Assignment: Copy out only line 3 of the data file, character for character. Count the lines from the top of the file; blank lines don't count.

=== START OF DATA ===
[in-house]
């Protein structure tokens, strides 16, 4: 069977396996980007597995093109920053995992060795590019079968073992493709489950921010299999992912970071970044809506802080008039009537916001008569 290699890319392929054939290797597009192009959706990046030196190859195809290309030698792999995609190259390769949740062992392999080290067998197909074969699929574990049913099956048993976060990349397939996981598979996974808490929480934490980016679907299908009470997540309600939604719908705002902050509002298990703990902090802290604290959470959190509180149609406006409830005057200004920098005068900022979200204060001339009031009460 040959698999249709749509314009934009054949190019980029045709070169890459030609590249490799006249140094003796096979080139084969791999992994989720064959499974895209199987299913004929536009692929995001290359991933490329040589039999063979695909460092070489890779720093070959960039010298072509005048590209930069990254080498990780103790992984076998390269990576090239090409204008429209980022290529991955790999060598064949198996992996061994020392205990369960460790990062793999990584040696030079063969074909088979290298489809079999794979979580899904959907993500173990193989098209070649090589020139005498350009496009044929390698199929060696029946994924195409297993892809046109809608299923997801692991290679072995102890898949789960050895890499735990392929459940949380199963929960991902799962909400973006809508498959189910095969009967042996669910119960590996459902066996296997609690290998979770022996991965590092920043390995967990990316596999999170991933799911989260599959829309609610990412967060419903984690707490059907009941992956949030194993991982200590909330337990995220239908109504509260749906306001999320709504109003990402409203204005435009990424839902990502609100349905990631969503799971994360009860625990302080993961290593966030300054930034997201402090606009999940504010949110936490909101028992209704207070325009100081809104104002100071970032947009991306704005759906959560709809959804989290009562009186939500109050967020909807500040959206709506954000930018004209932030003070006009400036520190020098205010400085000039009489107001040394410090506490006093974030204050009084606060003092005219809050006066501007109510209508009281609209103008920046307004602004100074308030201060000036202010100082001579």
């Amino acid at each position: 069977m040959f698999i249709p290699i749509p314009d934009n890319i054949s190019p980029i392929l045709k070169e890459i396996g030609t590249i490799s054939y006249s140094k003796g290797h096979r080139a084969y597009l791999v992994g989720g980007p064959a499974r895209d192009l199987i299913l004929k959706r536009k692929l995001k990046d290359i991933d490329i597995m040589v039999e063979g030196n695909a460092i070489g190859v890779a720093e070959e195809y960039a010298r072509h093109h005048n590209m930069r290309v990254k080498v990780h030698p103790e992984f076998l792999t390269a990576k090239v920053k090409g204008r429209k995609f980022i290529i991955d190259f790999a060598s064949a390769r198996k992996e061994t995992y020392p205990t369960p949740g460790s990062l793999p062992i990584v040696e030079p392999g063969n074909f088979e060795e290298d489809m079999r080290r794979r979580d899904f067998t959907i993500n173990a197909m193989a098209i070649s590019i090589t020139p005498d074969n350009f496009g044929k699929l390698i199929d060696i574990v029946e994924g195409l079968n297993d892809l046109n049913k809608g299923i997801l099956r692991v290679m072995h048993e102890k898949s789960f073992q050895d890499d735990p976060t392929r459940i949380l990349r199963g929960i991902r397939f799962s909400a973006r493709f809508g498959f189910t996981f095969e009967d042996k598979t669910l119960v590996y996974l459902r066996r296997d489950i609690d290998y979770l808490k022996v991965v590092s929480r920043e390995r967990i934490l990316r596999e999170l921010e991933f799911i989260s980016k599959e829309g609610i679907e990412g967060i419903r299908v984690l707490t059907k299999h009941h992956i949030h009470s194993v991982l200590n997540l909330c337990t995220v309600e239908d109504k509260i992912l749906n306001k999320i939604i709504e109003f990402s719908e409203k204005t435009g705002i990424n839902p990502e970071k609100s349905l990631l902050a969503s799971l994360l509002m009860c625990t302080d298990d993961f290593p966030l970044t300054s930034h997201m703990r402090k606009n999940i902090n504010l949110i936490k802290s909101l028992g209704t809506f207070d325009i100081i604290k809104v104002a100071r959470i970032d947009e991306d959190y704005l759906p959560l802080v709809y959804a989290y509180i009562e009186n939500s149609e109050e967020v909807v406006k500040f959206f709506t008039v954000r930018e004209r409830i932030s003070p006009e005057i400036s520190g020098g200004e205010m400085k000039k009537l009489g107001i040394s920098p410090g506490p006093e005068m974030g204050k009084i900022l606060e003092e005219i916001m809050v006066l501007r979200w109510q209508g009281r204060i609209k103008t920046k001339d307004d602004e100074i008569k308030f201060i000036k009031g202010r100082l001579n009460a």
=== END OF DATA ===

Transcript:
């Amino acid at each position: 069977m040959f698999i249709p290699i749509p314009d934009n890319i054949s190019p980029i392929l045709k070169e890459i396996g030609t590249i490799s054939y006249s140094k003796g290797h096979r080139a084969y597009l791999v992994g989720g980007p064959a499974r895209d192009l199987i299913l004929k959706r536009k692929l995001k990046d290359i991933d490329i597995m040589v039999e063979g030196n695909a460092i070489g190859v890779a720093e070959e195809y960039a010298r072509h093109h005048n590209m930069r290309v990254k080498v990780h030698p103790e992984f076998l792999t390269a990576k090239v920053k090409g204008r429209k995609f980022i290529i991955d190259f790999a060598s064949a390769r198996k992996e061994t995992y020392p205990t369960p949740g460790s990062l793999p062992i990584v040696e030079p392999g063969n074909f088979e060795e290298d489809m079999r080290r794979r979580d899904f067998t959907i993500n173990a197909m193989a098209i070649s590019i090589t020139p005498d074969n350009f496009g044929k699929l390698i199929d060696i574990v029946e994924g195409l079968n297993d892809l046109n049913k809608g299923i997801l099956r692991v290679m072995h048993e102890k898949s789960f073992q050895d890499d735990p976060t392929r459940i949380l990349r199963g929960i991902r397939f799962s909400a973006r493709f809508g498959f189910t996981f095969e009967d042996k598979t669910l119960v590996y996974l459902r066996r296997d489950i609690d290998y979770l808490k022996v991965v590092s929480r920043e390995r967990i934490l990316r596999e999170l921010e991933f799911i989260s980016k599959e829309g609610i679907e990412g967060i419903r299908v984690l707490t059907k299999h009941h992956i949030h009470s194993v991982l200590n997540l909330c337990t995220v309600e239908d109504k509260i992912l749906n306001k999320i939604i709504e109003f990402s719908e409203k204005t435009g705002i990424n839902p990502e970071k609100s349905l990631l902050a969503s799971l994360l509002m009860c625990t302080d298990d993961f290593p966030l970044t300054s930034h997201m703990r402090k606009n999940i902090n504010l949110i936490k802290s909101l028992g209704t809506f207070d325009i100081i604290k809104v104002a100071r959470i970032d947009e991306d959190y704005l759906p959560l802080v709809y959804a989290y509180i009562e009186n939500s149609e109050e967020v909807v406006k500040f959206f709506t008039v954000r930018e004209r409830i932030s003070p006009e005057i400036s520190g020098g200004e205010m400085k000039k009537l009489g107001i040394s920098p410090g506490p006093e005068m974030g204050k009084i900022l606060e003092e005219i916001m809050v006066l501007r979200w109510q209508g009281r204060i609209k103008t920046k001339d307004d602004e100074i008569k308030f201060i000036k009031g202010r100082l001579n009460a």